I had not even noticed I’d done so. Perhaps I did something similar at the beginning of this trip.

Flying into Ulaanbaatar, Mongolia

In Ulaanbaatar, Mongolia, on my last day, I had my camera stolen.

As you photographers know, I didn’t really care about the camera but was, initially, devastated to lose irreplaceable photos. I wasn’t angry at the thief – but could not believe that after all these years of untroubled, no drama, no insurance claims  travel, I had somehow let my guard down. People don’t steal without opportunities and I obviously, somehow, had provided an opportunity to someone.

The next three hours were a comedy as I tried to report the loss to the local police:  not because I thought I’d get my camera back, but knew I needed some sort of evidence for my insurance company. So, two different police stations, a ride in two different police vehicles, and strange three-way conversations between me, a non-english speaking detective, and someone on the phone who spoke a little English!

I’m glad Judy was with me :):)

During this time, we saw one police officer change trousers in the corner of the room, while another put his shoes and socks on; during our second journey in a police jeep, we pulled up while the police officer-driver spoke to a group of people who seemed to be trading out of the back of their cars – and was apparently telling them to move on. They argued back and the loudspeaker conversation lasted a few minutes high excitement for two travellers just trying to report a missing, stolen camera.

I never got a report! The only evidence I have is this – written in my diary by policeman number one under instructions from english-speaker number one! I think is says the time and places things happened – and I’m not sure how the insurance company will accept that as proof.

I could add more about those three hours, but this blog is about lessons learned, so here they are:

  • backup your photos daily – no excuses, tired or not, back them up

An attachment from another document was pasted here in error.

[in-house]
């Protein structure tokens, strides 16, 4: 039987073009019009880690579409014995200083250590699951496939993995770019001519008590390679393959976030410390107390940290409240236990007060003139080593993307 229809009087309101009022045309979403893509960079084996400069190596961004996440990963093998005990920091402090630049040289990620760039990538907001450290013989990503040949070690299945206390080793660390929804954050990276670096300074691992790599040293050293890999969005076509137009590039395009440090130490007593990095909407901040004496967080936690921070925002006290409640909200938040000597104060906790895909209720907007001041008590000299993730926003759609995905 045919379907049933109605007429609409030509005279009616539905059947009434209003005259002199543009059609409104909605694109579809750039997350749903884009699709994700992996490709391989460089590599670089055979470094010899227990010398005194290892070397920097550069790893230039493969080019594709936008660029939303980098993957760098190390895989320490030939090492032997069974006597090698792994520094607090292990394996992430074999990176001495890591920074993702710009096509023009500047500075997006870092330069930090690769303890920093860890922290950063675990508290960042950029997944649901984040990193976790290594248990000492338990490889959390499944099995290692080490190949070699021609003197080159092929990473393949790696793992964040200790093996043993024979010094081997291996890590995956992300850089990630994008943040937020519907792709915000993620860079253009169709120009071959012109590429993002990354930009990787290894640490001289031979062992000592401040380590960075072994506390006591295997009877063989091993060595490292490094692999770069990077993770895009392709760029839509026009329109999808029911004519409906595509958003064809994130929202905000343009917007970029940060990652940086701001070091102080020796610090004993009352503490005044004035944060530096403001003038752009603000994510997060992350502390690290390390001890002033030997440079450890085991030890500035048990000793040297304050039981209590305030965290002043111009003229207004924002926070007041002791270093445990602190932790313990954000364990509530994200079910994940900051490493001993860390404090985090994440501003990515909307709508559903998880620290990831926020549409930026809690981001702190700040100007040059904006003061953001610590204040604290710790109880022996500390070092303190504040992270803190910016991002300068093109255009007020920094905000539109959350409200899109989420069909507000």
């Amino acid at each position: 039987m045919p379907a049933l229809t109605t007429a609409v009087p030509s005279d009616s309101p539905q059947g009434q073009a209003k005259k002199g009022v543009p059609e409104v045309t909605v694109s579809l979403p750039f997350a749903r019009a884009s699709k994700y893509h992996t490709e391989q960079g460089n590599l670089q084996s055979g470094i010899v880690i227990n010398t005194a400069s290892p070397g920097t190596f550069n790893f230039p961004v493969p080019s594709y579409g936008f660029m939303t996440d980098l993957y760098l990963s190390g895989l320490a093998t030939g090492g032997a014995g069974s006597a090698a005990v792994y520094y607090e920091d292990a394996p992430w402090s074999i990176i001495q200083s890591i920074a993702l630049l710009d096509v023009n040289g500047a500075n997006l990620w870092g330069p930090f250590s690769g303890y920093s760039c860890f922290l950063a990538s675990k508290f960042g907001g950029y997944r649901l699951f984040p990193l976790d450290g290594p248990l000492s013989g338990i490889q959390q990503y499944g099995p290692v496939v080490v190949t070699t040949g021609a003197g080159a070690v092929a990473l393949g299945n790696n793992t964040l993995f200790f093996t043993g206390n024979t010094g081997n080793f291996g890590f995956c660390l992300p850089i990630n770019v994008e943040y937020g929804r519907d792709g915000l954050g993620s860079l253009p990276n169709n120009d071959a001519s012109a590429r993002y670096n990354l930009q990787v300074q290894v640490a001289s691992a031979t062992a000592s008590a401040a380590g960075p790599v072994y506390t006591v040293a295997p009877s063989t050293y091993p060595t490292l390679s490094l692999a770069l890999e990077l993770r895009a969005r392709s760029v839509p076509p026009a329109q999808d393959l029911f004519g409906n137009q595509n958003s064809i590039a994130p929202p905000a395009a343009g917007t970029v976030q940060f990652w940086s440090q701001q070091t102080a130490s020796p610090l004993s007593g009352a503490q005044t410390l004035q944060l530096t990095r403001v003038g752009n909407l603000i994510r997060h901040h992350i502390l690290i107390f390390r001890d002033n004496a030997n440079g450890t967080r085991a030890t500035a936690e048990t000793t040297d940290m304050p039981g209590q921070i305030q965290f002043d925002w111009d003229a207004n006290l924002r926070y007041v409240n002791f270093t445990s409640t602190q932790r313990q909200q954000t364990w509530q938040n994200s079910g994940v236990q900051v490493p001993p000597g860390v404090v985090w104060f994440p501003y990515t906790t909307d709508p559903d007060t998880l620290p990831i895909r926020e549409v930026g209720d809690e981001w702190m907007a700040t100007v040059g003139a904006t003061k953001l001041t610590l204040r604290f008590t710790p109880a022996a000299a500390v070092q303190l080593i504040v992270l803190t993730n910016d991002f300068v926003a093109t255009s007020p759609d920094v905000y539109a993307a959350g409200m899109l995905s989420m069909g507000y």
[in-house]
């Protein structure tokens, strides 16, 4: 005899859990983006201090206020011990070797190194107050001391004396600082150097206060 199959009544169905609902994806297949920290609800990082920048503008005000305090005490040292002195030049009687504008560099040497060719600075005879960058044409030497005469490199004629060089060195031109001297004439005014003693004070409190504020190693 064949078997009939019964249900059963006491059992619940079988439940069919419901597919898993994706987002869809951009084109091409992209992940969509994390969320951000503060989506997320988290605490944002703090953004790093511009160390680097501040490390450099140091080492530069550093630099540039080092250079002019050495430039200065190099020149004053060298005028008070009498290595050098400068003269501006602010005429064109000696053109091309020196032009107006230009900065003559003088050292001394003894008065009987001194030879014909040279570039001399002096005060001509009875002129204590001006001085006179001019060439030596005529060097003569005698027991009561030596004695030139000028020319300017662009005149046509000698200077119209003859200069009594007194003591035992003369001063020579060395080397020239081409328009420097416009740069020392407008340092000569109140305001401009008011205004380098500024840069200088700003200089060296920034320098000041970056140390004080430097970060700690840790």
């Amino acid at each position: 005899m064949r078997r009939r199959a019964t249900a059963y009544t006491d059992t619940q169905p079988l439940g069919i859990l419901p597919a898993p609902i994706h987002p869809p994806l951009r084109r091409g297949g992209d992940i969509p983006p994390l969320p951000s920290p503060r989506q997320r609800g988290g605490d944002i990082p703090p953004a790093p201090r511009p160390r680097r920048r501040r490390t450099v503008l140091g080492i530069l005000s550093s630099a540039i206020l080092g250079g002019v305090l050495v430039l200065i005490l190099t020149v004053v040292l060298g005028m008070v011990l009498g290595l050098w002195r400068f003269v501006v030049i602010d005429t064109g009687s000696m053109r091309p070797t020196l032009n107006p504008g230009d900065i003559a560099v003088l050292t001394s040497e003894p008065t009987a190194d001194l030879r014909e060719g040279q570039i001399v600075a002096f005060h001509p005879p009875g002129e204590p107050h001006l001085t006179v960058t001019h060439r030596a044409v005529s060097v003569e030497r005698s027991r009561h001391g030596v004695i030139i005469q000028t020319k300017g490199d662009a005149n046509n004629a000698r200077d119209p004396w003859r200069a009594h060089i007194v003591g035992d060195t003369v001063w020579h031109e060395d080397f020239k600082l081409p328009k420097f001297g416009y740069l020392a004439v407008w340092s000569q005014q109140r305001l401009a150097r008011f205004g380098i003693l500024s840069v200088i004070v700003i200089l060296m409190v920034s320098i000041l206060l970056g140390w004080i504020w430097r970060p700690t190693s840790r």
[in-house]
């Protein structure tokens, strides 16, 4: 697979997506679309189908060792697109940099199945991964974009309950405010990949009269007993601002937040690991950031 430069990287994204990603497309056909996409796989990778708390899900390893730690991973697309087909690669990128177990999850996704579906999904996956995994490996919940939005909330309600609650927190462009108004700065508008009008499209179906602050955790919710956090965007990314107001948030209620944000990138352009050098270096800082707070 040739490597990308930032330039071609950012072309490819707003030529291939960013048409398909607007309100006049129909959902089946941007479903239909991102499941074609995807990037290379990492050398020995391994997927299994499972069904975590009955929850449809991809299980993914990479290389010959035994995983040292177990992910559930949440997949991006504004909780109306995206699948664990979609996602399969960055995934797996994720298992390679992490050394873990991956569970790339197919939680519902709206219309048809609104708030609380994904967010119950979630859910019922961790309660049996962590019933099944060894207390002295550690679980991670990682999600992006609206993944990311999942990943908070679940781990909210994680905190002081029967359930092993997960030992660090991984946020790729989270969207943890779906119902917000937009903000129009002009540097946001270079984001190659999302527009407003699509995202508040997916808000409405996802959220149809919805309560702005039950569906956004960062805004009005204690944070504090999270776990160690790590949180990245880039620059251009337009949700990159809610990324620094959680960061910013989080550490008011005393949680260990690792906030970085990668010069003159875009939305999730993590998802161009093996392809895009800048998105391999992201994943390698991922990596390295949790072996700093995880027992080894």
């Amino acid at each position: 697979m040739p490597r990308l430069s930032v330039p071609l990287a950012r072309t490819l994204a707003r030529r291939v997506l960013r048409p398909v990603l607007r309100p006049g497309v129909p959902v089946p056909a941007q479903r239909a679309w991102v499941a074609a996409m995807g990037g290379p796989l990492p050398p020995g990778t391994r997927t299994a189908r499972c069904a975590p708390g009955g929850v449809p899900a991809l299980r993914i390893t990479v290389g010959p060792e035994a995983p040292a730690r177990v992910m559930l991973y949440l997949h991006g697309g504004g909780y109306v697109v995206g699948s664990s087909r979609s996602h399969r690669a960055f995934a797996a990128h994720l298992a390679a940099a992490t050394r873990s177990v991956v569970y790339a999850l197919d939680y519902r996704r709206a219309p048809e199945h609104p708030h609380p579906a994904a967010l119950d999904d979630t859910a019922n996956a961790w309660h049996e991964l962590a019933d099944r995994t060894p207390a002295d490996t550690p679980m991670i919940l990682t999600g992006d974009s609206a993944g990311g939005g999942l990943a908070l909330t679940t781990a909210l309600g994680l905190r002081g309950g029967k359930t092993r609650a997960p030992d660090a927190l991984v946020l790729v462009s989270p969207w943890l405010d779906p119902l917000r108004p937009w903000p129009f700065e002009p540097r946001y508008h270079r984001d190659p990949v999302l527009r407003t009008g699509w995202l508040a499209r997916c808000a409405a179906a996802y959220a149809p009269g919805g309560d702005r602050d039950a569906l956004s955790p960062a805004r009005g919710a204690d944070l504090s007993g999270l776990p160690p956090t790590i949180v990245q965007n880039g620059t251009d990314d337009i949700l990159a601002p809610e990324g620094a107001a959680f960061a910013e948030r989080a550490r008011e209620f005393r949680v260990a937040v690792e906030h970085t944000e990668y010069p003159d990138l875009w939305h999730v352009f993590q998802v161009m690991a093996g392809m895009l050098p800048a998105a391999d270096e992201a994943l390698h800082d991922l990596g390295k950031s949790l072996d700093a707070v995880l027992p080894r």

• if for some reason this is not possible, have many memory cards and change them often

Memories of my photos have not disappeared, just the physical copy of them!

I can clearly ‘see’ the photo I took of a horseman driving his horses up a slope. As soon as I had taken the photo I announced ‘OMG, that is the photo of the day.’ And it was. Drama, action, atmosphere, flying dust, great composition. However, the photo I do have of that scene was one taken seconds beforehand in which I put up on Facebook as I wanted to save my ‘fabulous’ one for an article.

Another photo I specifically remember was of the setting sun and wonderful light on the hills around the Chinggis Khan horse statue and camp, ‘I could live with that photo on my wall’, were my thoughts, but of course, because I hadn’t backed up my photos, it too remains in my mind and nowhere else.

So, the only photos I have of my trip to Mongolia are ones I took on my phone and my tablet, as well as a few I’d posted on Facebook and Instagram.

Luckily the woman I was travelling with has shared all her photos with me and, for much of the next month, gave me her camera to use – while she used my small, waterproof one. Naturally, any photos I use of hers I’ll credit to her.

NOTE: these few ARE my photos:)

Do you, should you, travel after a terrorist threat?

The KiwiTravelWriter in Sabah

Are you thinking about travel in areas that have had various forms of trouble or terrorism recently? If so I offer this quote from one of my books, subtitled Can this travel writer be green? See here on Amazon